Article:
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Three Salem State Faculty Earn Fulbrights to, Dominican Republic, Estonia, Germany

 SALEM, MASS – A trio of Salem State University faculty are embarking on Fulbright journeys after receiving awards for the 2024-25 academic school year.

University faculty Alexandria Peary, Norbert Tschakert, and Vanessa Ruget will represent Salem State on the world stage this year as projects take them to Germany, the Dominican Republic, and Estonia respectively.

“The Fulbright is an exchange program at the end of the day,” said Michele Louro, a history professor and director of Salem State’s Center for Research and Creative Services. “It’s about faculty at Salem State going out, sharing their expertise, collaborating with colleagues and students somewhere else in the world, and then bringing it home.”

As part of the Fulbright journey, faculty with teaching Fulbrights will lecture and lead discussions at the host institution in addition to carrying out research, establishing a partnership that often continues after the faculty’s time abroad ends.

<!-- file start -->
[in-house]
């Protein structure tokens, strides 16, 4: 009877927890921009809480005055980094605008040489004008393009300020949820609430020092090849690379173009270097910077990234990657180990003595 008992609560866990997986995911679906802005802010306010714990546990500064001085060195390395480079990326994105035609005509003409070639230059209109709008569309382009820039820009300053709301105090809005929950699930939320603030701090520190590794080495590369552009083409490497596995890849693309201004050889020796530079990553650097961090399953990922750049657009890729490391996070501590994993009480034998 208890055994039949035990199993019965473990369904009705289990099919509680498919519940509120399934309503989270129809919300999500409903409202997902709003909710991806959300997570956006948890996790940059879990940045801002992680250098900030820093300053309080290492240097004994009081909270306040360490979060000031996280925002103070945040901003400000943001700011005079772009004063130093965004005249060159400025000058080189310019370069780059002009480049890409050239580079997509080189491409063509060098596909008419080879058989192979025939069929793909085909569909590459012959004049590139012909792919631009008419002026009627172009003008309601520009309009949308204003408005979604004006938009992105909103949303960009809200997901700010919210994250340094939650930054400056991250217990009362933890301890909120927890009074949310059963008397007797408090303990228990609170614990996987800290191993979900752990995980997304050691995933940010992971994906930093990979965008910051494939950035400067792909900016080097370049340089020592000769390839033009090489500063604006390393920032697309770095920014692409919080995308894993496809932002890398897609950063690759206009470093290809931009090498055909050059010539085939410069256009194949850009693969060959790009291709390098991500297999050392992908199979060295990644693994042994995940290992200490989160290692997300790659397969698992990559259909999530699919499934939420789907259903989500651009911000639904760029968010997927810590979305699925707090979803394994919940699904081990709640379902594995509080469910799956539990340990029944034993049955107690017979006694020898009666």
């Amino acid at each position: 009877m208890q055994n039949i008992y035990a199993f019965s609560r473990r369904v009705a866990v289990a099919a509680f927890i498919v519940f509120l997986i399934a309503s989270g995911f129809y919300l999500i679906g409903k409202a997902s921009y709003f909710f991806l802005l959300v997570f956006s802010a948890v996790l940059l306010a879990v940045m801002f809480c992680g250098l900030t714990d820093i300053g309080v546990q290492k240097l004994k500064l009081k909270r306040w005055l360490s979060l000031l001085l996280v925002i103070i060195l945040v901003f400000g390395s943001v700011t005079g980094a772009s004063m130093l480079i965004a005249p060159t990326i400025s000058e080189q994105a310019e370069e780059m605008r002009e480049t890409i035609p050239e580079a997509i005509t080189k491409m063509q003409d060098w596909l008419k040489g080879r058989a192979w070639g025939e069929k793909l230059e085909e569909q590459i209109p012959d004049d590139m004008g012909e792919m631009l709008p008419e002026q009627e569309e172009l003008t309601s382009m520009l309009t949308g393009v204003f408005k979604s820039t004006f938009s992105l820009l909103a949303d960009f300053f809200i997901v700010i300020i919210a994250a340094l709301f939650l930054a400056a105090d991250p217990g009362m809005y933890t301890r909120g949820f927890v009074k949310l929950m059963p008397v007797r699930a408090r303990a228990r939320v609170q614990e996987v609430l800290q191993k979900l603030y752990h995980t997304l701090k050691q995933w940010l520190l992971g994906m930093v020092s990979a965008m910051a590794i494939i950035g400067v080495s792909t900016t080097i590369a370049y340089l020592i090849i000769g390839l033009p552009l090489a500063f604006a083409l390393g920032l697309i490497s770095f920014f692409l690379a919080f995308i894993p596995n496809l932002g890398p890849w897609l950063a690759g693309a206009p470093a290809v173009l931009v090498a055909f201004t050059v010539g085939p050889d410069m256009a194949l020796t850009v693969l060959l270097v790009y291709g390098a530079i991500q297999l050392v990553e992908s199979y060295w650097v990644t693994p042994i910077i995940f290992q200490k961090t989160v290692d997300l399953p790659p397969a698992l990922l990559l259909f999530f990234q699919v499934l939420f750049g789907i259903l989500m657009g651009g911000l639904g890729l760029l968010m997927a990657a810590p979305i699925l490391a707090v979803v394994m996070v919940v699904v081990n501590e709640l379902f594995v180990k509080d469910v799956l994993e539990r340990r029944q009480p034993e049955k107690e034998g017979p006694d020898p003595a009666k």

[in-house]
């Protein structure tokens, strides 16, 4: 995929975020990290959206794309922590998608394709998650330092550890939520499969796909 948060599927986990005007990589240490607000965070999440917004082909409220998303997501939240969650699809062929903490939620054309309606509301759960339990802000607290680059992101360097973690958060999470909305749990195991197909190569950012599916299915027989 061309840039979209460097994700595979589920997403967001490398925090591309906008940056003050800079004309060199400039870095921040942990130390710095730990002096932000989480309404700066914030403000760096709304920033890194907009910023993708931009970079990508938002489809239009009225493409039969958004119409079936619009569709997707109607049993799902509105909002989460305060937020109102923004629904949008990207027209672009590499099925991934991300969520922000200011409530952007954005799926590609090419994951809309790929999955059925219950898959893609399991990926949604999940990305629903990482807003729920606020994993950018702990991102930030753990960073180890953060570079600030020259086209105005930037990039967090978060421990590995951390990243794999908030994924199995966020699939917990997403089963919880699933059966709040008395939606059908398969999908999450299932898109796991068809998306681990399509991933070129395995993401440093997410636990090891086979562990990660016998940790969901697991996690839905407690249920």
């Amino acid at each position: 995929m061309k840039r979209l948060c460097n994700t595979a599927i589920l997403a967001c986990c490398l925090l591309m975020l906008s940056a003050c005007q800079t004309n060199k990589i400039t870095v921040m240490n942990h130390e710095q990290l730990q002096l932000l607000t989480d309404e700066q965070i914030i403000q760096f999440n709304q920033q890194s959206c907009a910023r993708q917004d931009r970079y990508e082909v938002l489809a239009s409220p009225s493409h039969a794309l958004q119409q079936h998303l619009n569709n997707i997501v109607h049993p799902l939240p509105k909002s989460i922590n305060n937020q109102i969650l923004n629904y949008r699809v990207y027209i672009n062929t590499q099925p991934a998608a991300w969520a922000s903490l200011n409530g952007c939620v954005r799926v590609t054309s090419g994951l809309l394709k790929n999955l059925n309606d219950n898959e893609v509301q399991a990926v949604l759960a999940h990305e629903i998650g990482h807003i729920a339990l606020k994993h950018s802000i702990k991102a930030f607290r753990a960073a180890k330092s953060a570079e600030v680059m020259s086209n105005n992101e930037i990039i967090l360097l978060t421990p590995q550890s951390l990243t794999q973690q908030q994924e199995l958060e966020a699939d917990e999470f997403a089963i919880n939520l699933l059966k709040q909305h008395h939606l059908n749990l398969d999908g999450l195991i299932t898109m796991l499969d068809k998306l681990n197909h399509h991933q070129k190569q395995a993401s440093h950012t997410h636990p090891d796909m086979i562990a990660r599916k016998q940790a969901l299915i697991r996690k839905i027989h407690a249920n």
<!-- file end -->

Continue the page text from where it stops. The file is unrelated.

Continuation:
“A Fulbright is often a gateway for building long-term relationships between Salem State and other institutions abroad,” Louro said. “That enhances our student experiences, because for some of our students, this is a small world. To be able to bring that world to them is really critical.”

Alexandria Peary to Expand Public Knowledge of German City Impacted by World War II

Alexandria Peary, a Londonderry, N.H. resident and English professor at Salem State, will travel to the German city of Pforzheim for a research Fulbrightthat will explore the community’s history before, during and after World War II.

That work, focusing on three decades of life beginning in the 1930s, will expose not just how the rise of the Nazi party played out there, but how the community responded once it was devastated by a British air raid as part of the war, and how it rebuilt in the years that followed.

But for Peary, the project isn’t just another opportunity to document the rise of the Nazi Party before and its fall after the war ended. It’s a journey that will help Peary connect with her own German-American heritage, she explained.

“My mother comes from the town I’ll be conducting research in. She was born in 1946, in this town, Pforzheim,” Peary said. “On Feb. 23, 1945, within 20 minutes, the Royal Air Force bombed it, and a huge percentage of the city was destroyed.”

The justification for the attack centered on the city’s watch-making industry, which was believed to tie into the manufacture of precision instruments used in the war. Pforzheim ultimately lost more than 17,000 citzens to the bombing campaign, 31% of the city’s population at the time, as well as 83% of its buildings. Peary’s mother, born amid the ruins, was known as “a rubble child. She was born after the war ended, and she played in the rubble,” Peary said.